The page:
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Marvin Lewis is wrong to criticize the NFL for loosening its celebration penalties

Players expressing joy after touchdowns is the least of the NFL’s problems.

Cincinnati Bengals v Baltimore Ravens Photo by Rob Carr/Getty Images

On Tuesday, the NFL finally loosened up and decided that it would ease up on celebration penalties. It’s something we’ve all been hoping for.

Unless you’re Bengals head coach Marvin Lewis.

“I’m not for that at all,” Lewis said via ESPN’s Katherine Terrell. “We had a good standard and the whole standard has always been you want to teach people how to play the game the correct way and go about it the correct way, and that’s not a very good example for young people.”

With the changes, players can now use the ball as a prop, celebrate on the ground, and have group demonstrations. Things like twerking and hip thrusting, however, are still outlawed.

Roger Goodell, who has been a stiff in his own ways, didn’t defend Lewis when asked about the comments on Tuesday afternoon.

“I think the players will prove him wrong on that,” the NFL commissioner said. “I think the players will do this in a way that will be responsible, show good sportsmanship, and do it in a way that, I think, is entertaining but also respectful."

Goodell consulted with players before the celebration rules were relaxed.

“The reality is you know that the players want to celebrate; you know they want to exhibit their individuality and excitement that they're feeling at that point in time. And they're very creative, as we all know.”

For a league that prides itself on toughness, old-school coaches like Lewis can get sensitive when it comes to something as simple as a celebration in the end zone.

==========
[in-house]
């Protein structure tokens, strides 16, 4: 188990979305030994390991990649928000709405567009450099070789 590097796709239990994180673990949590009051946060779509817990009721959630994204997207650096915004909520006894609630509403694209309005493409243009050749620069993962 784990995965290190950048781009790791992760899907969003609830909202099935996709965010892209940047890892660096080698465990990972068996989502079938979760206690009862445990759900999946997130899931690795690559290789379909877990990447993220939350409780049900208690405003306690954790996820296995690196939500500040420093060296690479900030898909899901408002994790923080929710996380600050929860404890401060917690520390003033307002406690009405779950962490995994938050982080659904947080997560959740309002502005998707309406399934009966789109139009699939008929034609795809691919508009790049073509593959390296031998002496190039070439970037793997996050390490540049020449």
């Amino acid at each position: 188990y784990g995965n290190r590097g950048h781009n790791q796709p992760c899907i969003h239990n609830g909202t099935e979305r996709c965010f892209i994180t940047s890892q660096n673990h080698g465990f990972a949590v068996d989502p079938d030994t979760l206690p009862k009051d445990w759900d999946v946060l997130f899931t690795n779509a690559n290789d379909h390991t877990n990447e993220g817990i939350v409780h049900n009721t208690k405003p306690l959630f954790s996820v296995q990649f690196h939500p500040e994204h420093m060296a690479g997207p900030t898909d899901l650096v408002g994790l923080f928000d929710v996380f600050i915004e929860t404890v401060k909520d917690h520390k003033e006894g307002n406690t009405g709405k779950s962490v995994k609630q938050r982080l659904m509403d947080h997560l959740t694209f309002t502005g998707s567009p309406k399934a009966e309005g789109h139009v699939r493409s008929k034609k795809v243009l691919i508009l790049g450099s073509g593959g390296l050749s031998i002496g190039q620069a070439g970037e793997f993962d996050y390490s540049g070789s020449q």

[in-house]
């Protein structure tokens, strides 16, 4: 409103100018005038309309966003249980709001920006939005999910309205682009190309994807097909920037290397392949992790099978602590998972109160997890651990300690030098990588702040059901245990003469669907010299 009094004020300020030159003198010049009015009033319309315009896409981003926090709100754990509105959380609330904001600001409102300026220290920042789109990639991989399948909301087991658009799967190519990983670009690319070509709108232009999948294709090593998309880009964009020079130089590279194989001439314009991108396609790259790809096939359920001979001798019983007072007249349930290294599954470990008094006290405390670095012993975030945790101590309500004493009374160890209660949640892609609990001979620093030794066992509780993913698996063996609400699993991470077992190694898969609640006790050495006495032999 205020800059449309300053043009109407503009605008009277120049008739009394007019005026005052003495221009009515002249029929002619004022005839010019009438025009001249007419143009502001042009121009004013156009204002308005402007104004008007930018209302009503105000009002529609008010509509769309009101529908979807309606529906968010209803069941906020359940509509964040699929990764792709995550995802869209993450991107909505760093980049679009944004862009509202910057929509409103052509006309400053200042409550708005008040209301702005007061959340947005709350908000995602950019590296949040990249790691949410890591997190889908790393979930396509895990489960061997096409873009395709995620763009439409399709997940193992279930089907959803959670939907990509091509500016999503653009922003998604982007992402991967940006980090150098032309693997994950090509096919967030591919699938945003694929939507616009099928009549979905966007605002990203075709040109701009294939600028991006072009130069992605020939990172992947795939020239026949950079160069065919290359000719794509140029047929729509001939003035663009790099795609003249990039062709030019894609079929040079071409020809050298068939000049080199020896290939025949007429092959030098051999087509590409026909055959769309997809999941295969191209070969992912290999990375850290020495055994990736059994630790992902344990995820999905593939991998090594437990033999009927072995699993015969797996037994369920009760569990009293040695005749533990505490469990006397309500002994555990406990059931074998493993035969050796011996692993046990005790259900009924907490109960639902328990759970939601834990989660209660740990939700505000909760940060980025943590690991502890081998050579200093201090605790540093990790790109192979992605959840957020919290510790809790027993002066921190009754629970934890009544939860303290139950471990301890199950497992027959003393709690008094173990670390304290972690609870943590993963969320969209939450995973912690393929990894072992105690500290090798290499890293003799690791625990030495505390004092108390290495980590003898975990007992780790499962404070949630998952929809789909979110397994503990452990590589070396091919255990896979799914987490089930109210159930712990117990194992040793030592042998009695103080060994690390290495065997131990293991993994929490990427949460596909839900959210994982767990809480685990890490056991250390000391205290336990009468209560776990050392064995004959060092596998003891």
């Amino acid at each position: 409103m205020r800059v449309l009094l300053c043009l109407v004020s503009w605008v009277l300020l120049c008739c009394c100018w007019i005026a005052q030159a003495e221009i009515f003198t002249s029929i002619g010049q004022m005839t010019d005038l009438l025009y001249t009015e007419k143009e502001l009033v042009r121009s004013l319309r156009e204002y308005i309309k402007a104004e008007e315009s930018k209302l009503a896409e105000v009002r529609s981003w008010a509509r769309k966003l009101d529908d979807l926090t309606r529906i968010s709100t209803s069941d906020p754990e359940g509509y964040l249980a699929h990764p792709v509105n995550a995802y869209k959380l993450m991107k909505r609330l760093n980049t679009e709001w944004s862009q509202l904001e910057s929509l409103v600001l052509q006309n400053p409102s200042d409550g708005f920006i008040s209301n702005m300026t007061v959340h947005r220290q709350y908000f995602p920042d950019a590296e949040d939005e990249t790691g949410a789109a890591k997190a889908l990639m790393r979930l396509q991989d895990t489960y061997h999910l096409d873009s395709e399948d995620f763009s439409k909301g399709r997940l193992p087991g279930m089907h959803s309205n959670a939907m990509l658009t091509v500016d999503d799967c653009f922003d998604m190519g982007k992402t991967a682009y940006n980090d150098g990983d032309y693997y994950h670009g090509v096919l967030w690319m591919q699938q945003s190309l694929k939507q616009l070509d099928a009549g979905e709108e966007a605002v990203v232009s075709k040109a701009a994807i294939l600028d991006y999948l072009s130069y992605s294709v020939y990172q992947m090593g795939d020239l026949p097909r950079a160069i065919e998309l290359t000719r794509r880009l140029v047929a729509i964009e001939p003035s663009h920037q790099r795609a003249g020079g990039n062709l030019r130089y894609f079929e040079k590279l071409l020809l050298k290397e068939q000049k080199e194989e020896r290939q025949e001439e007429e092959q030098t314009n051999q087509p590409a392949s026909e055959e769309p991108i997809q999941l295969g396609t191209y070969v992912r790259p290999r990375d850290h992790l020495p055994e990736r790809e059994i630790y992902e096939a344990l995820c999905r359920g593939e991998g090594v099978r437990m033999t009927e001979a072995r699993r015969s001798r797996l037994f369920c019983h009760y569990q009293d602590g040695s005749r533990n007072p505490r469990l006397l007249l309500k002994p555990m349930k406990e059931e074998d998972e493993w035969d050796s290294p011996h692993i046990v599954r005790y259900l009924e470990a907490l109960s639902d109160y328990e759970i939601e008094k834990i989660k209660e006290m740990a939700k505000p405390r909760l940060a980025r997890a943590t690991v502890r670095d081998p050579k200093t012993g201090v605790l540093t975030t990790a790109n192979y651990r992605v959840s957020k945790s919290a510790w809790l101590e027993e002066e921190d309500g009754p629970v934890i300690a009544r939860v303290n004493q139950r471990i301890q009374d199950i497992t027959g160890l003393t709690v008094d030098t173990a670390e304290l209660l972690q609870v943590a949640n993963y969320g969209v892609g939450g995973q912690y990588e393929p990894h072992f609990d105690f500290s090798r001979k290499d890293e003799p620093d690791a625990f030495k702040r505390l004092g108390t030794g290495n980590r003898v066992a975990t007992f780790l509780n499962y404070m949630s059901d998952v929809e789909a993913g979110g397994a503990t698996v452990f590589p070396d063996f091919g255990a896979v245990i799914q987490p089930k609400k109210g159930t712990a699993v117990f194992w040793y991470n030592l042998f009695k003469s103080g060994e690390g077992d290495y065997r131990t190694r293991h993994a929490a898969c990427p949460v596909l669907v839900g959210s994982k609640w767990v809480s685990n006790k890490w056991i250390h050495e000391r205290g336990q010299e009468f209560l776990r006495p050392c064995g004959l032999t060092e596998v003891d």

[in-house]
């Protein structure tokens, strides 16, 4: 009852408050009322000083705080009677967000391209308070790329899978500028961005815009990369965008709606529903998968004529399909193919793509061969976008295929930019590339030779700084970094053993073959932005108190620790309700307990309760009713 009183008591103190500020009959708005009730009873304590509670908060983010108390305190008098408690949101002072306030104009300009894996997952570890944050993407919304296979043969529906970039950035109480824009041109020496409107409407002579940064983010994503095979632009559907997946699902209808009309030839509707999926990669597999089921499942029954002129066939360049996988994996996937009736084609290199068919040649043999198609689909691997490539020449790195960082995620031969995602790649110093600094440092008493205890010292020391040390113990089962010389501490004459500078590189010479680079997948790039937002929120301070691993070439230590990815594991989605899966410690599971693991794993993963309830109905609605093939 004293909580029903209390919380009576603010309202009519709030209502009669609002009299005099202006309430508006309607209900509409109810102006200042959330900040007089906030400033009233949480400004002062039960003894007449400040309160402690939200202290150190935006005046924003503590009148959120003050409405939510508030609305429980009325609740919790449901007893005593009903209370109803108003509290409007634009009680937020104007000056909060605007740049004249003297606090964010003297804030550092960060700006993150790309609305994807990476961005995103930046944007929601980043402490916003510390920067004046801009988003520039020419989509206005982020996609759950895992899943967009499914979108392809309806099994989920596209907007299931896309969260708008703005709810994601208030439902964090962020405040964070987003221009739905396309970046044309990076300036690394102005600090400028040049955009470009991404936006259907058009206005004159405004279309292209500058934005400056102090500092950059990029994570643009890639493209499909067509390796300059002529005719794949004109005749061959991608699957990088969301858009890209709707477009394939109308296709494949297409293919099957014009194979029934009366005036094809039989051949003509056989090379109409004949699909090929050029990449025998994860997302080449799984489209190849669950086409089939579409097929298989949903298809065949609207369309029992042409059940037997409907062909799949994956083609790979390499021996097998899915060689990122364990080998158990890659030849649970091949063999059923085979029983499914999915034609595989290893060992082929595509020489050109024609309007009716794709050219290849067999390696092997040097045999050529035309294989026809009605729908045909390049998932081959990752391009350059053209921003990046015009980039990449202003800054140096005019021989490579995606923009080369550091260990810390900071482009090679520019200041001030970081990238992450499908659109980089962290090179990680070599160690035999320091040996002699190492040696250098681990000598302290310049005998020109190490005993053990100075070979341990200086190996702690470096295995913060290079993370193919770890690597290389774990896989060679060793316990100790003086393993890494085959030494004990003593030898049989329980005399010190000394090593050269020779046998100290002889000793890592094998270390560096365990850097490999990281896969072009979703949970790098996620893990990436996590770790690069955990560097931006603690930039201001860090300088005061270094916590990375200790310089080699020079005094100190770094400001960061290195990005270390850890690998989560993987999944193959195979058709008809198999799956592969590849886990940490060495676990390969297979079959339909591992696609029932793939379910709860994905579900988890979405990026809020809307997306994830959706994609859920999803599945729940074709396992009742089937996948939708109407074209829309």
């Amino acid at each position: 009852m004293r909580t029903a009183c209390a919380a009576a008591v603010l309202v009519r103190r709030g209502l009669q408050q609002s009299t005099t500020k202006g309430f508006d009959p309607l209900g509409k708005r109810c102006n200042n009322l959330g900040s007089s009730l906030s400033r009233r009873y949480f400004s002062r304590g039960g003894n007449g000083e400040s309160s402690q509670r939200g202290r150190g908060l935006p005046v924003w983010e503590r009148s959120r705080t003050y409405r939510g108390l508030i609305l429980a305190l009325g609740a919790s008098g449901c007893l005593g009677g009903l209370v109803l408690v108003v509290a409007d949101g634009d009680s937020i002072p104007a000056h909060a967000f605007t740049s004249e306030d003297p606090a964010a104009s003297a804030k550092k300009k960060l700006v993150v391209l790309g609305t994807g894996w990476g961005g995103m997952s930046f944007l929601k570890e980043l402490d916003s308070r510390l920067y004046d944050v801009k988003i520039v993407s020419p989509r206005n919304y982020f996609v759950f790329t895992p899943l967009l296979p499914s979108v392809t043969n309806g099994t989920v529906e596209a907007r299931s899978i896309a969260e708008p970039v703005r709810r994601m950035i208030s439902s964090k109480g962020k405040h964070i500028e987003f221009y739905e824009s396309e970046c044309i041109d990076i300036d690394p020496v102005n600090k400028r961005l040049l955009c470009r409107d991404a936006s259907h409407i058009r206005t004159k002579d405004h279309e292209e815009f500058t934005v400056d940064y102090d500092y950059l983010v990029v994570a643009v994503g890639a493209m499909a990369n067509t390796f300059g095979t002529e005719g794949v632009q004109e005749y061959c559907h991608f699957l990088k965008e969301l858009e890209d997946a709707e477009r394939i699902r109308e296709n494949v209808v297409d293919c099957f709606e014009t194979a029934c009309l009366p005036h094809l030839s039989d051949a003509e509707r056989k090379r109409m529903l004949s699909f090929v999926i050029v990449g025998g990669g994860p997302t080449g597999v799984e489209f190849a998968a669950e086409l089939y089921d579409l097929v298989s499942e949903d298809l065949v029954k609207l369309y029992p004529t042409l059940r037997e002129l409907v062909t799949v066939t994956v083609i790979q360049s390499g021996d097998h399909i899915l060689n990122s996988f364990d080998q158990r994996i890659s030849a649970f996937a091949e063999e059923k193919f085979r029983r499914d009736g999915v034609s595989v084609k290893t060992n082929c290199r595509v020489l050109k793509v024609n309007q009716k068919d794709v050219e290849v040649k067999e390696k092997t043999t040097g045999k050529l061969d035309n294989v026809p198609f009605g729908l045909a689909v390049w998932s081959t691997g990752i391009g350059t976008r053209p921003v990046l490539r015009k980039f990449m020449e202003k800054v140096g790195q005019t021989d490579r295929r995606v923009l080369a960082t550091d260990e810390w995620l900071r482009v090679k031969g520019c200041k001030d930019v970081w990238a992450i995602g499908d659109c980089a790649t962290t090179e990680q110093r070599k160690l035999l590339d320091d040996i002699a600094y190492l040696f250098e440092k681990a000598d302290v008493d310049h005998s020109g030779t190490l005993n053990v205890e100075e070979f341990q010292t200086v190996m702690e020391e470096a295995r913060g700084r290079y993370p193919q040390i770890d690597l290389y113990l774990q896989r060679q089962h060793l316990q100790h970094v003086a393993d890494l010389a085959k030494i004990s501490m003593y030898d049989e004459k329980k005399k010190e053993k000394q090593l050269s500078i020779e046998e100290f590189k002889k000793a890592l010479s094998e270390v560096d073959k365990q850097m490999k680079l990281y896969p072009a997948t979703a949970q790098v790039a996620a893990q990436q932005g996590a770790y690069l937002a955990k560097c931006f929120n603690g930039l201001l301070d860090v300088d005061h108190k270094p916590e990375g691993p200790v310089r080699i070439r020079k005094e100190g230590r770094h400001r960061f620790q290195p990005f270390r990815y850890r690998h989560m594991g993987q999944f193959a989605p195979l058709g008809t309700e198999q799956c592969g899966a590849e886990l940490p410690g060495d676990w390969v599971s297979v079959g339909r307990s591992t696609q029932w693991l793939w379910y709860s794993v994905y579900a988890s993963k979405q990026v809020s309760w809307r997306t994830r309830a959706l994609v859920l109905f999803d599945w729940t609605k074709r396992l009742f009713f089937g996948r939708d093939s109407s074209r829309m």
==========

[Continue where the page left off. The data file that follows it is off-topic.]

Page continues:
Many of today’s celebrations bring culture to the game, connecting fans with faceless players. It could be through dance, memes, or even other sports. It’s what has made a player like Odell Beckham Jr. so appealing to younger fans.

He helped make the whip a sensation in 2015, turning it into a signature celebration during his rookie season. He’s done tributes as well, including ones to Michael Jackson and LeBron James. Even for those who might not enjoy the NFL as much as more dedicated fans, it’s another way of welcoming people to the game.

Despite Lewis’ comments, the rule change was a good way for the NFL to stop trying to pretend it was a suit-and-tie type of business on the field.

If somebody like Mike Tolbert keeping the fridge running is setting a bad example for kids, that sounds like a dreadfully boring household to live in.

Meanwhile, if Lewis was so concerned about setting an example for young people, taking a look at what’s been going on around him would be a good start. The Bengals lost a playoff game in 2016 because they couldn’t keep their cool. Vontaze Burfict has received countless fines as the NFL’s most reckless player. Lewis coaches Adam Jones, who has had plenty of off-the-field issues himself, most recently accepting a plea deal for his January arrest where he was charged with assault and spitting on a jail nurse. He also wouldn’t have drafted Joe Mixon, who punched a woman on camera, during April’s draft.

Celebrating after a touchdown isn’t a bad example for young fans. NFL players do it to express themselves, and more often than not, they do it appropriately. Those who don’t will still be penalized.

If Lewis wants the NFL to set a positive example, focusing on issues like player safety, concussions, and the handling of domestic violence in the league would be a decent starting point.